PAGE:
The Case for Public Transportation
Los Angeles: Land of the Cars. Growing up here, I always heard people say, “Nobody rides the bus; nobody walks in LA.” Returning home and looking around, I can understand how easy it is—in this city ruled by its massive, serpentine highways filled with sleek Audis and BMWs and Teslas—to believe that there can be no method of transportation superior to driving.
Yet, each time that I land at LAX and take the airport shuttle to the transit center, then a Metro bus from the transit center to lunch, and then a Torrance bus from the pier back home, I am reminded of how utterly untrue this idea is. From friends exchanging Avon catalogs with each other, to coworkers who spontaneously bump into one another and start conversing in Spanish, to European tourists that would like to know if this bus goes from the beach to the mall, to the elderly Asian gentleman with a walking frame that everyone patiently waits for, to the lady who just bought and brought on many—many—groceries, to myself, the only person dragging around a thirty pound carry-on bag, I am constantly reminded that not only do people ride the bus in Los Angeles, but also, in the words of Jonathan Gold, of “the huge number of cultures that live in this city, who come together in this beautiful and haphazard fashion.”
I would like to make a case for taking public transportation as leisure in this sprawling metropolitan as a way to explore, to walk around more, to reclaim time for thought and observation, and to acknowledge by virtue of sitting next to strangers that we live together in this city that otherwise would never force us to cross paths.
Clearly the case for public transportation as leisure requires the ability to decline an alternative—those without access to their own cars or hailing Ubers and Lyfts are not likely choosing to regularly take public transportation because they find it the most wonderful, incredible, fun use of their time. I offer my experiences on a recent Saturday, when I had to travel about fifty miles to meet a friend in Santa Monica for lunch and then my cousins in Alhambra for dinner, as a prime example of a comedy of errors and the frustations of public transportation.
In total, I spent about five hours on four buses and one train. At the start of the morning, I missed my first connecting bus by half of a traffic signal, pushing my arrival to Santa Monica out by half an hour. In Santa Monica, one bus driver closed the door on me right as I was trying to board (I assume that he simply did not see me). To make up for the lost trip eastward and to make it to the cousins dinner on time, I switched to the Expo line and ended up waiting twenty minutes for the train ahead to recover from an unexpected mechanical failure. Once I arrived in Downtown, I enjoyed another unexpected walk several blocks down Pico St. while searching for my final bus because I exited the wrong direction at the Metro station. In this one Saturday, I experienced every public transit problem that I have ever experienced. Purely as a method of transportation, certainly much is left to be desired.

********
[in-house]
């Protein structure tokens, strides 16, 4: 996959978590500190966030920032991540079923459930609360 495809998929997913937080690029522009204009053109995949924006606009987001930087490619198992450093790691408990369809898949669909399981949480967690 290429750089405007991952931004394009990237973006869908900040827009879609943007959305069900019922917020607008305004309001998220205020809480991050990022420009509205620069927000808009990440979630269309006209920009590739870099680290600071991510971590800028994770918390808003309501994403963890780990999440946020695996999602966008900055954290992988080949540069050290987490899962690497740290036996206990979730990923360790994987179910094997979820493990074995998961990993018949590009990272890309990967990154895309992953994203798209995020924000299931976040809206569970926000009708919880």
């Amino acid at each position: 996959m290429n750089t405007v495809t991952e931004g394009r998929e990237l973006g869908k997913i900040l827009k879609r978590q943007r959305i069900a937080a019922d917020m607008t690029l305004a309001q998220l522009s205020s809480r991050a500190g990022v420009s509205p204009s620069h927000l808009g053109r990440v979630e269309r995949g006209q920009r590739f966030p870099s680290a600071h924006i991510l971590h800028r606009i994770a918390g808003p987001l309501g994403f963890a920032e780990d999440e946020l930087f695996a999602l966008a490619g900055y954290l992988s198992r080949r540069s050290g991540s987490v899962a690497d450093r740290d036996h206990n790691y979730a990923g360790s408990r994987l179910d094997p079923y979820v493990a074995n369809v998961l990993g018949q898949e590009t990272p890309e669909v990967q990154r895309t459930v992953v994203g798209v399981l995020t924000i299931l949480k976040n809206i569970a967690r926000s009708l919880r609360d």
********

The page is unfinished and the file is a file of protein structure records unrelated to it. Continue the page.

But on this same Saturday of comedic errors, I used the extra twenty five minutes from missing my first connection to enjoy a cortado and chocolate chip cookie at The Boy & The Bear, Redondo Beach’s one-and-only third wave craft coffeeshop. I observed with amusement a benevolent stranger who guided everyone that needed directions to their buses at the LAX transit center while waiting for my own bus. I didn’t make it to Book Soup, but I spent a little more time catching up with a great friend who accompanied me from the bus stop to the train station in Santa Monica. I napped in the air-conditioned train as it waited for the train ahead to start moving again (I’d like to think that I also inspired the Cal State Los Angeles student sitting next to me to take a nap). On my final bus from Downtown to Alhambra, I overheard a man make arrangements in Cantonese to have dinner with his family: “I’m on the bus now, I’m an hour away! I’ll see you at the restaurant!” I watched the sun slowly set. I looked over in fascination as the man sitting next to me played a Chinese soap opera on his phone. When I got off the bus, I thanked him for letting me scoot by in Cantonese.
When I visit my friends and family in Los Angeles, usually for a few weeks at a time, I ride public transportation as my primary means to get anywhere that I cannot walk to. In addition to getting to and from the airport, I take the bus to get lunch and coffee near the beach every day that I am lucky enough to spare the time for such an extravagance; I take the bus to run errands for anything that fits inside a Trader Joe’s shopping bag or my backpack; I head out the door at 7:45PM daily on weeknights to meet my parents for dinner at their restaurant.
I enjoy the time to myself when I ride the bus. I enjoy yielding the responsibility of driving, taking new routes, and seeing new parts of the city. I enjoy the transient moments spent sitting next to people that I would likely never run into at my favorite coffeeshop, or bookstore, or beach. In this city with so much space and so many ways to isolate ourselves to the geographic and social bubbles that we are most familiar with, I am grateful for the privilege and opportunity to slowly get from A to B.
This article is part of a series about public transportation and buses. The first three articles focus on NextBus, a popular real-time tracking and prediction system used by many public transit agencies. Part 1, “This is the 1 Bus in Boston”, explores traffic patterns for the 1 Bus in Boston using data from NextBus’s real-time feed. Part 2, “A peek inside the black box”, explains the inner-workings of NextBus Delay Tracker and how it tries to improve the predictions offered by NextBus. Part 3, “Predictions from Predictions”, compares the accuracy of predictions from NextBus Delay Tracker and NextBus.